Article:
But Hernandez has two years left on his contract and no desire to go anywhere.
"I like Seattle and I want to help the Seattle Mariners win a World Series," Hernandez said, flanked by the American League's other All-Stars in a media session Monday at Arrowhead Stadium. "I believe in the organization. I believe we're going in the right direction. We'll be better."
If the Mariners are to improve their standing after the break, they will need to rely -- as usual -- on Hernandez. Almost quietly, the American League's 2010 Cy Young Award winner has gone about his business, throwing no fewer than 233 2/3 innings in any season since 2009, striking out no fewer than 217 batters and walking no more than 71. Though he has made the All-Star Game three times over that span, Hernandez has yet to tire of the spectacle.
"Every All-Star Game is a good experience," he said. "It's an honor to be here."
In Arizona last year, Hernandez was not allowed to pitch in the All-Star Game after starting for the Mariners two days earlier.
Hernandez again started the final game of the first half for the Mariners this season, but under Major League Baseball's new Collective Bargaining Agreement, pitchers who throw on the last Sunday are still allowed to compete in the All-Star Game as long as it is agreed upon by their team. Though Hernandez threw 114 pitches while going 7 2/3 innings in his no-decision against the A's, he said he would be eager to participate if called upon.
"If they need me, I will pitch," Hernandez said. "It's my bullpen day, so if they need me, I will pitch."
In Hernandez's first All-Star appearance in 2009 in St. Louis, he needed just eight pitches to dispose of Orlando Hudson, Albert Pujols and Justin Upton in a scoreless sixth inning.
The three-time All-Star is 6-5 with a 3.13 ERA this year, pitching for a 36-51 Mariners team that is again struggling to score runs. Enduring a rough patch midway through the first half when he went 1-4 with a 6.27 ERA over a six-start span, Hernandez made some minor adjustments to his wind-up by reducing how much he was turning his body and aligning himself more toward home plate. As a result, he finished the first half strong, going 2-0 with a 1.75 ERA in his final five starts, while tying Tigers ace Justin Verlander for the AL strikeout lead with 128 in 123 2/3 innings.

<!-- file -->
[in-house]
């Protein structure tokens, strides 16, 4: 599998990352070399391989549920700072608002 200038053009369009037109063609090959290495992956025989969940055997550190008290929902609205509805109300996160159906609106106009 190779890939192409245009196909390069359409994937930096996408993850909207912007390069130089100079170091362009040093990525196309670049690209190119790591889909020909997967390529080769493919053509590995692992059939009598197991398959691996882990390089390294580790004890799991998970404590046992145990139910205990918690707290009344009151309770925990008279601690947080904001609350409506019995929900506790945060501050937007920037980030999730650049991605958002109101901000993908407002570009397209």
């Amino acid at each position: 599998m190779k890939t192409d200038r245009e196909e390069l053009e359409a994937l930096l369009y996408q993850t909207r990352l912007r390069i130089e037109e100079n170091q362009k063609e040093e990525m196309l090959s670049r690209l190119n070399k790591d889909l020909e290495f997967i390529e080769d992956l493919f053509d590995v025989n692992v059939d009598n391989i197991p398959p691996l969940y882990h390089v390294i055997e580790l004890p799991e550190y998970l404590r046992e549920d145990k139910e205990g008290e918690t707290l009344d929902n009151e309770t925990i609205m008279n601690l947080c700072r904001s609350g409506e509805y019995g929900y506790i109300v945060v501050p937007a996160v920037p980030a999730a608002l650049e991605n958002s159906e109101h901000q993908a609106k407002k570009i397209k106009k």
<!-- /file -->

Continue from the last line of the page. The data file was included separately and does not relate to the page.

"He makes adjustments, which is one of the biggest things," Angels outfielder Mark Trumbo said of Hernandez. "He doesn't just rely on trying to overpower people, which he's more than capable of doing."
A's manager Bob Melvin showered Hernandez with similar compliments, noting that the right-hander has maintained his effectiveness despite typically throwing his fastball in the low-90s these days -- quite a few ticks below the mid-90s heat he delivered regularly at the beginning of his career.
"Early in his career, everything was really hard," Melvin said. "Now, he's got really five pitches, including the cutter that he throws in any count. So I think longevity-wise, he's going to be better for that. He can still tune it up there when he has to velocity-wise, but he's very unpredictable in his pitches now and that's what makes him so difficult."
Melvin knows better than most. Because of Oakland's trip to Japan in April and the resulting quirks in their early schedule, Hernandez faced the A's in each of his first three starts, going 1-1 with a no-decision. As a result, Melvin has the proper perspective to compare Hernandez to the Angels' Jered Weaver, the Rangers' Yu Darvish and the other top pitchers in the AL West.
"I don't think he gets lost in the shuffle," Melvin said. "We've seen him too many times. We've seen way too much of him and he's one of the elite pitchers in the game. I think maybe because they don't score a whole lot of runs, his win-loss record wouldn't be indicative of the way he's pitched. But he's a tough customer, and every team knows the day that he's pitching."
Should AL manager Ron Washington call his name Tuesday, that day will be soon.
"It never gets old," Hernandez said. "It's truly an honor to be here. It's truly amazing."The 83rd Major League Baseball All-Star Game will be televised nationally by FOX Sports, in Canada by Rogers Sportsnet and RDS, and worldwide by partners in more than 200 countries via MLB International's independent feed. Pregame ceremonies begin at 4:30 p.m. PT. ESPN Radio and ESPN Radio Deportes will provide exclusive national radio coverage. MLB Network, MLB.com and Sirius XM also will provide comprehensive All-Star Game coverage.
Fans will also have the opportunity to participate in the official voting for the Ted Williams Most Valuable Player presented by Chevrolet via the 2012 MLB.com All-Star Game MVP Vote during the All-Star Game on MLB.com.